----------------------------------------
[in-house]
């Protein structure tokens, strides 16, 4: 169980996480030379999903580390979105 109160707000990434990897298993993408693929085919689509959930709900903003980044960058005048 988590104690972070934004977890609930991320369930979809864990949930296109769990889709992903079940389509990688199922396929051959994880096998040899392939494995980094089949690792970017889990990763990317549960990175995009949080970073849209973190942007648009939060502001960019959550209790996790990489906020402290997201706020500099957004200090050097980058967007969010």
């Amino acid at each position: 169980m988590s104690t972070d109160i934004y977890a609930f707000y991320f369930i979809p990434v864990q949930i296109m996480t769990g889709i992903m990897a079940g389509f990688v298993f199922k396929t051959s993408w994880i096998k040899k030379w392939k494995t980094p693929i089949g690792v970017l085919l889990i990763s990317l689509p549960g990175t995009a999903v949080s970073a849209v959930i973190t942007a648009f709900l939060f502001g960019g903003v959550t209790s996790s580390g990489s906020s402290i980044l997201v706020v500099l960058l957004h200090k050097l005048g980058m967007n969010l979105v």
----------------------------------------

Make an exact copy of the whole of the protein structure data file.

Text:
[in-house]
């Protein structure tokens, strides 16, 4: 169980996480030379999903580390979105 109160707000990434990897298993993408693929085919689509959930709900903003980044960058005048 988590104690972070934004977890609930991320369930979809864990949930296109769990889709992903079940389509990688199922396929051959994880096998040899392939494995980094089949690792970017889990990763990317549960990175995009949080970073849209973190942007648009939060502001960019959550209790996790990489906020402290997201706020500099957004200090050097980058967007969010």
């Amino acid at each position: 169980m988590s104690t972070d109160i934004y977890a609930f707000y991320f369930i979809p990434v864990q949930i296109m996480t769990g889709i992903m990897a079940g389509f990688v298993f199922k396929t051959s993408w994880i096998k040899k030379w392939k494995t980094p693929i089949g690792v970017l085919l889990i990763s990317l689509p549960g990175t995009a999903v949080s970073a849209v959930i973190t942007a648009f709900l939060f502001g960019g903003v959550t209790s996790s580390g990489s906020s402290i980044l997201v706020v500099l960058l957004h200090k050097l005048g980058m967007n969010l979105v």